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Why the future of local news lies in collaboration and trust-building

Why the future of local news lies in collaboration and trust-building

Sam Berkhead | April 19, 2017

For local news to survive in the digital era, building a collaborative environment and regaining readers’ trust will be essential, according to a group of local news experts who took part in IJNet’s most recent live chat.

Their insights came days after The Storm Lake Times, a family-run newspaper in Iowa with a staff of 10 and a circulation of 3,000, won a Pulitzer Prize for editorial writing. It was one of this year’s more surprising wins, with a small local paper joining the ranks of national news giants like The New York Times and The Washington Post.

“It was very impressive to see a small news organization take on powerful interests on behalf of the community and transparency in a high-profile case,” said Amalie Nash, West Region executive regional editor for Gannett.

The Storm Lake Times is a lucky outlier at a time when many local news organizations are shrinking, leaving a vacuum of news coverage in communities outside the nation’s large urban centers.

With this in mind, chat participants looked at possible solutions for rebuilding and revitalizing local news. Our top takeaways:

Finding local stories that matter

All too often, local news coverage is relegated to prosaic beats like school board meetings. Whether through lack of resources or lack of leads, the kind of in-depth storytelling you’d see in a Dan Barry column is a rarity at smaller news organizations.

In many cases, nothing substitutes the effectiveness of simply getting out of the newsroom and speaking to people in your community face-to-face, Nash said. Joining Facebook groups and following Twitter lists can also help you find underreported stories of value.

The Bristol Cable, a media co-op in Bristol, United Kingdom, comes up with article ideas by looking for a local angle in bigger news stories.

“I find that it's often good to follow national and international news and then ask, how is this playing out in my patch?” said Alon Aviram, the Cable’s co-founder. “A number of top stories have come about this way — for instance, our investigation on police surveillance, which was initially prompted by an investigation in Sweden.”

Teresa Gorman, local news associate at the Democracy Fund, recommended a number of resources for local journalists looking for more creative story ideas, including the Listening Post and Hearken.

“Free Press has a useful toolkit to creating an engaged newsroom that has tips for finding stories,” she added. “I also recommend checking out Gather for more resources and ideas.”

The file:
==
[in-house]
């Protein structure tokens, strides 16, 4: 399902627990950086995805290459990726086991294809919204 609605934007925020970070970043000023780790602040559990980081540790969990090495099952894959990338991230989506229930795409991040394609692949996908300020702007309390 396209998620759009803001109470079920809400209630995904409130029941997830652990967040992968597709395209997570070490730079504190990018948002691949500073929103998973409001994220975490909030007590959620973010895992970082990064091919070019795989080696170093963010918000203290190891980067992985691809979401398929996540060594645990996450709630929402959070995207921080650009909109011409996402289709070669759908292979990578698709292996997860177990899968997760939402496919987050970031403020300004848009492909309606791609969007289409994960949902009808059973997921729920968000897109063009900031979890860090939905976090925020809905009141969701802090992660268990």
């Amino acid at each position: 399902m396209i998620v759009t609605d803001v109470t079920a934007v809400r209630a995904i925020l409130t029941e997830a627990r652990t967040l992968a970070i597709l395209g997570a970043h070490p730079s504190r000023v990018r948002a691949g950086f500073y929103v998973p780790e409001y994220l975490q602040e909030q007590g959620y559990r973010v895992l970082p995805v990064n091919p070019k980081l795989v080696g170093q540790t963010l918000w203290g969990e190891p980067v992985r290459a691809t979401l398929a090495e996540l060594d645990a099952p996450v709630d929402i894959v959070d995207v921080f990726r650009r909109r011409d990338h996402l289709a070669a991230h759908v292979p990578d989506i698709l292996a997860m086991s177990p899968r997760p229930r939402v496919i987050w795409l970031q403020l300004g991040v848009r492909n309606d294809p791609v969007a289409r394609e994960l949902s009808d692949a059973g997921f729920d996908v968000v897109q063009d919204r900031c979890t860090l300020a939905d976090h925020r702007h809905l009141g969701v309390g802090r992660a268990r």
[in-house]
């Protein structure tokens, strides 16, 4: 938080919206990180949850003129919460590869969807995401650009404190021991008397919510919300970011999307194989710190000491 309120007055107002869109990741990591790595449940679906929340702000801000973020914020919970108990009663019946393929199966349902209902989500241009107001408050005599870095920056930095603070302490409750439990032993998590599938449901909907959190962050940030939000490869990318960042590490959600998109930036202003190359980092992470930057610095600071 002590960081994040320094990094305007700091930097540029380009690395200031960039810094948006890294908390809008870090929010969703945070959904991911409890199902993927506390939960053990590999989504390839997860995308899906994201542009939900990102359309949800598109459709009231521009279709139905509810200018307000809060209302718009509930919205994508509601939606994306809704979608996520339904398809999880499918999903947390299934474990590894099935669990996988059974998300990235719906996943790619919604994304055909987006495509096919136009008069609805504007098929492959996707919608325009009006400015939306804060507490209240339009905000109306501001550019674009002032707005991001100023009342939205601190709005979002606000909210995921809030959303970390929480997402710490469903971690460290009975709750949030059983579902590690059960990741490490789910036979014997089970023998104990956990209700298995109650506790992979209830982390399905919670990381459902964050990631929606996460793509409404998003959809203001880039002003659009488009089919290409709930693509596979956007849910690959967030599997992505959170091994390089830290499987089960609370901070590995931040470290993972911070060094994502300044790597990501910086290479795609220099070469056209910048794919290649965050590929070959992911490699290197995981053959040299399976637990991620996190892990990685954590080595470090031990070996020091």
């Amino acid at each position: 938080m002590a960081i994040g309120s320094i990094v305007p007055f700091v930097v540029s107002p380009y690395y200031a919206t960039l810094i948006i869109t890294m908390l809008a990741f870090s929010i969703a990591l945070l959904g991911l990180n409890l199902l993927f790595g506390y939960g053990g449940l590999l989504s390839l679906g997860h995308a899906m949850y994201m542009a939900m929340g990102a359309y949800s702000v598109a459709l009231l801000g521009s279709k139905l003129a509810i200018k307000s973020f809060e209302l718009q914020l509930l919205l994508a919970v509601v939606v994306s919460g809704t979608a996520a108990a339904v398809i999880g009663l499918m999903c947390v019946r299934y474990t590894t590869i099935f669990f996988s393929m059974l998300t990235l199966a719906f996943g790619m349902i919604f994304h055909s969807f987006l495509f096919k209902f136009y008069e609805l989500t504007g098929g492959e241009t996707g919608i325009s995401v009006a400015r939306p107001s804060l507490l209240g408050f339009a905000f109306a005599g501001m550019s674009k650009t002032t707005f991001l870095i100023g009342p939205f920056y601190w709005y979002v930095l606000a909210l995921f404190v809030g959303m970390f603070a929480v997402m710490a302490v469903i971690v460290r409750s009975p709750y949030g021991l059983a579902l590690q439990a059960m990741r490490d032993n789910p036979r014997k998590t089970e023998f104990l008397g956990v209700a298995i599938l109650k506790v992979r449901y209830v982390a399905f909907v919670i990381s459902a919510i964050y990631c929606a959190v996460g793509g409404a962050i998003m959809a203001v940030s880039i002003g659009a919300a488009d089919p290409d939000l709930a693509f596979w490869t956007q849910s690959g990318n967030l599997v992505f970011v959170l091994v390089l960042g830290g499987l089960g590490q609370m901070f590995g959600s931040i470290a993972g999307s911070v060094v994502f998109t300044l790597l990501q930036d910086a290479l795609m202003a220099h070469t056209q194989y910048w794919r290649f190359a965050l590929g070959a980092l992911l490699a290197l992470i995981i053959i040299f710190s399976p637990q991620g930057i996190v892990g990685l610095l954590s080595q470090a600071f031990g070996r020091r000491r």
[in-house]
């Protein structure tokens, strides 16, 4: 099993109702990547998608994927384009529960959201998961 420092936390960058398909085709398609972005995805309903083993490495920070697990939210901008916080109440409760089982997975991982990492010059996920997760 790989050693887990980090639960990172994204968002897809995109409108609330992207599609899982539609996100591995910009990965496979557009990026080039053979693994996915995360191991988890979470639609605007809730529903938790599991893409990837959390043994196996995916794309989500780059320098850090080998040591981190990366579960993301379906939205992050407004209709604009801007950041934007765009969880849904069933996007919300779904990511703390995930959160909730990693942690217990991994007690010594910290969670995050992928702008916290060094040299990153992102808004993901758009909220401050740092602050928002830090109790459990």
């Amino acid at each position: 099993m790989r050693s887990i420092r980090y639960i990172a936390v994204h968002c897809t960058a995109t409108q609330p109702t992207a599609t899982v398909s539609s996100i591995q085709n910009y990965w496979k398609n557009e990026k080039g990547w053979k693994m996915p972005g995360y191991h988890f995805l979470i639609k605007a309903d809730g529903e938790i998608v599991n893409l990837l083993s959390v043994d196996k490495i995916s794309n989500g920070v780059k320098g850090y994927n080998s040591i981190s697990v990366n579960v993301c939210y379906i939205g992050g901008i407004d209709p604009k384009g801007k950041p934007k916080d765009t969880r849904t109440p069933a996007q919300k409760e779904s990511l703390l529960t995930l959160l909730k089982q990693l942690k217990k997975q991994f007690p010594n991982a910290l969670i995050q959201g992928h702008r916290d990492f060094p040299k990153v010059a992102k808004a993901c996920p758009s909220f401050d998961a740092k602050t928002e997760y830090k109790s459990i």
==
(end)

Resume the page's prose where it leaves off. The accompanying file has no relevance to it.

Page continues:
Building trust with communities

The current lack of public trust in the media has hit local news as much as it has larger outlets. So what can be done to rebuild this trust with the communities we serve?

Jesse Hardman, founder of the Listening Post, said traditional shoe-leather reporting plays an integral role in connecting journalists with their communities.

“Covering community events … builds that community trust,” Hardman said. “It shows you are willing to spend time in that place. Sources will come out of that regular coverage that can help you with your more in-depth stories.”

Finding a balance between regular community events and more in-depth features and investigations will continue to be a must for local news organizations, the chat participants agreed.

“I take the bubbling stove approach,” said Kristen Hare, who covers local news innovations for Poynter. “I have a pot on each burner, front and back, at all times. The front pots tend to be breaking or quick news. The back pots are medium and long-term projects. The trick for me is to stir the back ones regularly so they don't a) burn or b) evaporate.”

Gorman cited the three S’s — diverse stories, staff and sources — as a must for building trust with your community.

Fostering collaboration

Lastly, collaboration with other newsrooms will be vital for local news organizations looking to not just survive, but thrive.

This is because collaboration can allow newsrooms to benefit from one another’s skills and specialties while reaching a larger combined audience and getting funders’ attention, Hardman explained. In May, there will be a whole conference built on the idea of collaboration.

“‘An Unbelievable Story of Rape,’ which won a Pulitzer last year in explanatory, was a collaboration between the Marshall Project and ProPublica,” Nash said. “How it came about: reporters at both places were digging into different aspects of that investigation. They learned about each other. In the past, they would have scrambled to scoop each other. But here, they teamed up. The end result was one of the best pieces of journalism I've ever read.”

For further reading on all things local news, subscribe to Hare’s Local Edition and the Democracy Fund’s Local Fix.

Main image CC-licensed by Flickr via marc thiele.

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